I am wondering about the "double possessive" I have been reading about.

I have a couple of sentences as an example:

He’s a new client of Jane and Kevin’s and a close childhood friend of Steven O’Neill’s.

I thought that the above sentence was correct, because it sounds natural to use the apostrophe S to me, in the same way that we say "he's a friend of mine."

However, I have heard people criticize sentences such as that one above as having a "double possessive" because of the OF as well as the apostrophe S.

Is the above sentence correct or should it be:

He’s a new client of Jane and Kevin and a close childhood friend of Steven O’Neill.

Thank you - any help would be greatly appreciated.

marked as duplicate by user140086, tchrist, choster, Hellion, jimm101 Feb 13 '16 at 16:47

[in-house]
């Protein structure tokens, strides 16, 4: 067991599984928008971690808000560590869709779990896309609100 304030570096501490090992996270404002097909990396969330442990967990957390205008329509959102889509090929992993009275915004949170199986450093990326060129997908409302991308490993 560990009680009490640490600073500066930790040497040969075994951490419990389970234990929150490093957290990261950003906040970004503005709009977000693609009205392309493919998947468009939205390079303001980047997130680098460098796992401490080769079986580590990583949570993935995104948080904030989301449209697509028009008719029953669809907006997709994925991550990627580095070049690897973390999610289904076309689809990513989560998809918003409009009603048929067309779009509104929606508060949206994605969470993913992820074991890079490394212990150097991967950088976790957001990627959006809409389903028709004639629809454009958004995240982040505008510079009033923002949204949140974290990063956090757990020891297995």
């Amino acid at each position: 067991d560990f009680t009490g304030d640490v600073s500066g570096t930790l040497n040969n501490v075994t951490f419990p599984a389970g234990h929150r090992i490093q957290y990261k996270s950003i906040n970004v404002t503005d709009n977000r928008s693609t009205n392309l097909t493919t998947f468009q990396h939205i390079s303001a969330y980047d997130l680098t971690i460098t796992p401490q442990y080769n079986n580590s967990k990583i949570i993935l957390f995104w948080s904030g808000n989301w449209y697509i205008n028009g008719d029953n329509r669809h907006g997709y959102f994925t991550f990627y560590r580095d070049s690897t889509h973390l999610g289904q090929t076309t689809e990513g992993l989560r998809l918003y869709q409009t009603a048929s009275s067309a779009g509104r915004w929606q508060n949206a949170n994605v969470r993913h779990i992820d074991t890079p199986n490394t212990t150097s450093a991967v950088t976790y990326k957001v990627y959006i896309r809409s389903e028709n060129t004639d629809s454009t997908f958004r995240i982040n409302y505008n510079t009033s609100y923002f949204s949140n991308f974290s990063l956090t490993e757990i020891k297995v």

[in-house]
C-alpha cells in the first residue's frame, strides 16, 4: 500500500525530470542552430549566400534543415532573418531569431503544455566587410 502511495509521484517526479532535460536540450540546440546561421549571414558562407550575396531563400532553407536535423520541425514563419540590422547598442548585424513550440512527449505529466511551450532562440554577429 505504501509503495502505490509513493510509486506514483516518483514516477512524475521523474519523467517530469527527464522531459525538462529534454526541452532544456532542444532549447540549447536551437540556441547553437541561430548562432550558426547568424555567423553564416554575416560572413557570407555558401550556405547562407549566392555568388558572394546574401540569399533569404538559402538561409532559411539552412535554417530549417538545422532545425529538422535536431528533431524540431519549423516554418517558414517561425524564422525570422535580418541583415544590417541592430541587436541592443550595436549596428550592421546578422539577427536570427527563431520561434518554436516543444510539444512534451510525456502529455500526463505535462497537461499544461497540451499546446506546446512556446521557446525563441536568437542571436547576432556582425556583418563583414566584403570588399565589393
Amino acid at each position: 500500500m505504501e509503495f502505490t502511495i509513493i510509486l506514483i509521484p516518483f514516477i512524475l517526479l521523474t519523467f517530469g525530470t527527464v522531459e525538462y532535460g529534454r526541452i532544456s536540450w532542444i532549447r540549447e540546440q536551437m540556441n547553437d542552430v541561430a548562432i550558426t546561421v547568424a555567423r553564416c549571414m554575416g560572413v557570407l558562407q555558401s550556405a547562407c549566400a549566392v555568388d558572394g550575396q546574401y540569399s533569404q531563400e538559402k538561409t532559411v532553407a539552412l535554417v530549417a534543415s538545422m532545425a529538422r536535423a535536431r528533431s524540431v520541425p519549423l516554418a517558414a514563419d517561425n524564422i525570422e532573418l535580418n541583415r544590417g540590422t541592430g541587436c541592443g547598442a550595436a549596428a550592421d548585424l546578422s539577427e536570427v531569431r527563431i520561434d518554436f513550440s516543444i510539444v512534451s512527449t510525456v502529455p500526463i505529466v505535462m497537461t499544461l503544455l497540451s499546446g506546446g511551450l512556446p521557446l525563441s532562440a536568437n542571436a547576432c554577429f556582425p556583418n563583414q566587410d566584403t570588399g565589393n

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  • Question Regarding Possessives with ('s) and (of). – user140086 Jan 28 '16 at 9:18
  • 1
    @MoniqueH An apostrophe after O'Neill is not required. As you say, the possessive meaning is conveyed by the of phrase. Your example means simply "He is a ... friend of Steven O'Neill". – BillJ Jan 28 '16 at 9:53
  • Thank you Bill. I agree with you. It's just that the O'Neill's version sounds better to me for some reason! – MoniqueH Jan 28 '16 at 9:56

It's a shortened version of "A friend of Steven's friends". That is, one of the set of people who are friends of Steven.

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